Try the following:- The Outsiders by SE Hinton. I use this with my dyslexic students (I am a special needs teacher). rarely fails to catch the attention as it is about teenage gangs. If this is enjoyed, Hinton wrote several more; Rumblefish, Tex, taming the star Runner and That was then, this is now. all brilliant, edgy teen reads. The Hunger Games by Suzanne Collins- rivetting and really exciting with tons of action and about to be a major film. (free download of the book being read aloud available online)
If he struggles to find things that he can easily read for himself have him do the '5 finger test' in the book shop...basically, open any book you think you might like to read to a random, full page, part way through the book. hold the book in one hand and pop the fingers out on the other hand. start reading, every time a word is reached that can't be read, pop down a finger. If you run out of fingers before you get to the end of the page, the book is too hard and will lead to frustration rather than enjoyment. this isn't fool proof but is a great guide that can be done independently.
If your son is moderately to severely dyslexic, you might like to try getting audio book versions of the stories as well. I have used this to assist students who aren't yet quite ready to go it alone but don't want to sit and read with a parent. Just make sure that you don't get the abridged version of the audio book and the full version in novel form. the dyslexics i work with are often half convinced this reading thing is a trick anyway and if you give them a cd that jumps around as they try to follow the words on the page, you will bewilder rather than help them. if you are feeling sneaky you could even play the cd in the car and wait till it gets to a really exciting part before turning it off. If he wants to read on he will have the book available. Audio books can be expensive so check your local library as they often have lots or second hand book stores. His dark Materials by Philip Pullman, Lord of the Rings by Tolkien have both gone down well with my students on audio book. the most important thing is to get him to want to read. this means he will not be so quick to abandon a challenging book.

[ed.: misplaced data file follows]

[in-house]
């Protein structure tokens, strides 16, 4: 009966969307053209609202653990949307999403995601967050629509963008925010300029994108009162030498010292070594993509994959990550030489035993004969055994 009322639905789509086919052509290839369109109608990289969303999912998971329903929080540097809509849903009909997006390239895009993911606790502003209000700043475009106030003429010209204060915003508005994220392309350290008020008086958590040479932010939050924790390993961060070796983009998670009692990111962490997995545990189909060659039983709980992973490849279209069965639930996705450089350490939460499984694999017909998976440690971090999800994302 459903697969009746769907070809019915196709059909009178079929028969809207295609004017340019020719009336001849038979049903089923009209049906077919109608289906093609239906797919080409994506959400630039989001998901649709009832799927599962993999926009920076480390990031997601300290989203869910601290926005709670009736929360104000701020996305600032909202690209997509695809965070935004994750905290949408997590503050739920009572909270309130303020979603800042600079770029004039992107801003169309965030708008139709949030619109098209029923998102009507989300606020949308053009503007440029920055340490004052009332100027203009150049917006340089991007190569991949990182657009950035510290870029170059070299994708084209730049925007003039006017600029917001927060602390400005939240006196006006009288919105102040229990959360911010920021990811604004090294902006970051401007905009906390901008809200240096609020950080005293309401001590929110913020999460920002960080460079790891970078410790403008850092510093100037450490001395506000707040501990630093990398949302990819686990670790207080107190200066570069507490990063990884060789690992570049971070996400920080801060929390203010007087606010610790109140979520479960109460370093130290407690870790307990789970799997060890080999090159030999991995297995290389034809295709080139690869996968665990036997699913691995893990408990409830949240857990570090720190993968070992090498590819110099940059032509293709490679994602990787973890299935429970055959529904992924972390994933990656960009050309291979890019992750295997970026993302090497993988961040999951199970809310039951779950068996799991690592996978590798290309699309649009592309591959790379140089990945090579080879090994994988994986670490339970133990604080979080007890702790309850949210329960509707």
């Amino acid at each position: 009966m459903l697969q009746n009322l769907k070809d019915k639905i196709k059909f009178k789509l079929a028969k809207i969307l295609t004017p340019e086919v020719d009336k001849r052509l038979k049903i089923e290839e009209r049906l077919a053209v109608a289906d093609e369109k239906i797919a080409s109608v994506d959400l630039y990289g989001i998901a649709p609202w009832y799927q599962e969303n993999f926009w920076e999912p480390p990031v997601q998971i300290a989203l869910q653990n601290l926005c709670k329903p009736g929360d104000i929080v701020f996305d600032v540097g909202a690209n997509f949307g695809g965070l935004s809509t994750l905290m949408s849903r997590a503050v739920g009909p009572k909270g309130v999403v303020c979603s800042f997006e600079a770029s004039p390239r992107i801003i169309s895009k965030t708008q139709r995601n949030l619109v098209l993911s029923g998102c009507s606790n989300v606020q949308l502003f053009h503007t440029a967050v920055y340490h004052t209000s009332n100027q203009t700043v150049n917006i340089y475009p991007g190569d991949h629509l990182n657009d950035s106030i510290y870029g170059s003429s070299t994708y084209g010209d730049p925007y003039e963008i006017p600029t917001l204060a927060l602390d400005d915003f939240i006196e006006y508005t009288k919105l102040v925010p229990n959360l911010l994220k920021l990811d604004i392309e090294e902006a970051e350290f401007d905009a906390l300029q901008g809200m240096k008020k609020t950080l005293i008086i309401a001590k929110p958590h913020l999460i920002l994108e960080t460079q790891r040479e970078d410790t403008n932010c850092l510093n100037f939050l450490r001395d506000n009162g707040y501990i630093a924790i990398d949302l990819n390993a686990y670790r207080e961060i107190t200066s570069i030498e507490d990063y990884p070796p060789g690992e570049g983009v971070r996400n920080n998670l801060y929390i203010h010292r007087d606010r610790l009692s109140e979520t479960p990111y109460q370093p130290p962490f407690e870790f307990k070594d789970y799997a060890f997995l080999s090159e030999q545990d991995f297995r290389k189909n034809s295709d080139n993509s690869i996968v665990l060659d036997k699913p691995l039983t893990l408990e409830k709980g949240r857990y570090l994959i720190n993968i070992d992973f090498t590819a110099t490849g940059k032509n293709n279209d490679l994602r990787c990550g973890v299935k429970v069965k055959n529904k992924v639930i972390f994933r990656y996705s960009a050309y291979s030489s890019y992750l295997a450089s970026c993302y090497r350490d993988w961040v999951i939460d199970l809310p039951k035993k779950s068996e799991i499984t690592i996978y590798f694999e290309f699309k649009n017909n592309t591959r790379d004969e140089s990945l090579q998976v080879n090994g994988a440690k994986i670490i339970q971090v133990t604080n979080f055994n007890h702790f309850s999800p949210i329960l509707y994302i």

Alternatively, graphic novels can be a great hook. Particularly because they are often seen as cool. Do beware of these though, although they have visuals to support the reading and only have minimal text, usually they are written in capital letters which is tiring for the eyes to read. Also, some can be very graphic so check for adult content.
good luck and feel free to ask me if you want any more advice! The gift of reading is one the things most cherised and it is great that you want to support your son.
Hi I edit a book price comparison website and recently had a fabulous review from a customer about the Percy Jackson series of books, in particular 'Percy Jackson and the last Olympian'. See http://www.find-book.co.uk/0141321288.htm The author of the book review sounded like a boy of a similar age to your son, and I actually selected his review for this months book review competition because he appeared to have an extraordinary insight into the difficulties encountered by children and young people with dyslexia and was able to articulate this in such a way that provoked a deeper interest in the story. The main character in the books is Percy Jackson and he is a dyslexic demi-god apparantly. I havent read it yet, but my 13 year old son, who never reads, is currently reading it and says 'its good'. I hope this helps. Amanda
The Young James Bond series is a lot like Alex Rider if he's into that sort of thing Also the Cherub series by Robert Muchamore. Spud by John van de Ruit is a very funny book about a boy at bording school Boy and Going Solo by Roald Dahl Lionboy by Zizou Corder If he likes books about animals there's the Warrior Cats series by Erin Hunter Micheal Morpurgo is very good - The Nine Lives of Montezuma and I think someone already mentioned Private Peaceful further up the page.